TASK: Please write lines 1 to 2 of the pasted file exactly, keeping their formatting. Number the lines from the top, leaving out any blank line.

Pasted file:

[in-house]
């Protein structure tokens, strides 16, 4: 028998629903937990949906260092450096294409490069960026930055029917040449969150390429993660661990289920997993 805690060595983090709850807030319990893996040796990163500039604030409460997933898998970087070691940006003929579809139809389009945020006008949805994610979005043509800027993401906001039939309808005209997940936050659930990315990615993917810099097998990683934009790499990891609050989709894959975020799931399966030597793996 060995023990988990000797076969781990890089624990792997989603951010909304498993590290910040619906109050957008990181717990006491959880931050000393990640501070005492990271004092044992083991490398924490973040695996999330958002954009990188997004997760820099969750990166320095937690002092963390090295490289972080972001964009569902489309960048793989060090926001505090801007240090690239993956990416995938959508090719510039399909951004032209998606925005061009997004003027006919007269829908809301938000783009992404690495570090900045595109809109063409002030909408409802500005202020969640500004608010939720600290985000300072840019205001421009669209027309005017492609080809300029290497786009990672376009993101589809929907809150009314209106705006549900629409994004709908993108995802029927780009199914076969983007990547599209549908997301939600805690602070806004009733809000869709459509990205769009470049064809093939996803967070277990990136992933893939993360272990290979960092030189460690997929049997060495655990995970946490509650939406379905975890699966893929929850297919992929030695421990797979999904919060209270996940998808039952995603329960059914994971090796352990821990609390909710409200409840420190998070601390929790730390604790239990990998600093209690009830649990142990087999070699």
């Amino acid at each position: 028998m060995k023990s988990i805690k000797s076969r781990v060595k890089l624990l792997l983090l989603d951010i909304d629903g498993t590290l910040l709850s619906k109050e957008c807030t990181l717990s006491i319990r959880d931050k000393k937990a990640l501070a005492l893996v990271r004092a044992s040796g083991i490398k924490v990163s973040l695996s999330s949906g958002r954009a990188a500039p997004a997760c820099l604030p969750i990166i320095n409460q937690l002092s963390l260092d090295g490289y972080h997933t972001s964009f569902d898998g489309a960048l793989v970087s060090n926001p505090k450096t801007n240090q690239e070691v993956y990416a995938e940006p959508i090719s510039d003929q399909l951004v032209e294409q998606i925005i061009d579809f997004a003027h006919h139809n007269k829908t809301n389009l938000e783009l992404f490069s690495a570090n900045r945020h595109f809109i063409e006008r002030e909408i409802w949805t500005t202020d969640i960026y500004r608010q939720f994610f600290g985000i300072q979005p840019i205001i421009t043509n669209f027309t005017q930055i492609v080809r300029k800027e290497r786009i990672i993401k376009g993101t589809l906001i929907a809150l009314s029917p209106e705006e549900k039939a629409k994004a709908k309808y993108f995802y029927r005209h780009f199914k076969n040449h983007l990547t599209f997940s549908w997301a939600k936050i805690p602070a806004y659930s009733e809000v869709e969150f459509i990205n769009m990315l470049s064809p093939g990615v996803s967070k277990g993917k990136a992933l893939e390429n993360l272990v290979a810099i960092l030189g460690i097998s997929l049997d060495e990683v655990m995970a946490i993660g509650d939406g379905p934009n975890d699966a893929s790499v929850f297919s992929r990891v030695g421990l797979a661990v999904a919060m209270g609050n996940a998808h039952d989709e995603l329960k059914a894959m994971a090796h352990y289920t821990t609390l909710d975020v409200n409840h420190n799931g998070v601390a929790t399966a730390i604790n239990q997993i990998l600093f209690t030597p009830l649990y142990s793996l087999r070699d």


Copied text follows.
[in-house]
């Protein structure tokens, strides 16, 4: 028998629903937990949906260092450096294409490069960026930055029917040449969150390429993660661990289920997993 805690060595983090709850807030319990893996040796990163500039604030409460997933898998970087070691940006003929579809139809389009945020006008949805994610979005043509800027993401906001039939309808005209997940936050659930990315990615993917810099097998990683934009790499990891609050989709894959975020799931399966030597793996 060995023990988990000797076969781990890089624990792997989603951010909304498993590290910040619906109050957008990181717990006491959880931050000393990640501070005492990271004092044992083991490398924490973040695996999330958002954009990188997004997760820099969750990166320095937690002092963390090295490289972080972001964009569902489309960048793989060090926001505090801007240090690239993956990416995938959508090719510039399909951004032209998606925005061009997004003027006919007269829908809301938000783009992404690495570090900045595109809109063409002030909408409802500005202020969640500004608010939720600290985000300072840019205001421009669209027309005017492609080809300029290497786009990672376009993101589809929907809150009314209106705006549900629409994004709908993108995802029927780009199914076969983007990547599209549908997301939600805690602070806004009733809000869709459509990205769009470049064809093939996803967070277990990136992933893939993360272990290979960092030189460690997929049997060495655990995970946490509650939406379905975890699966893929929850297919992929030695421990797979999904919060209270996940998808039952995603329960059914994971090796352990821990609390909710409200409840420190998070601390929790730390604790239990990998600093209690009830649990142990087999070699």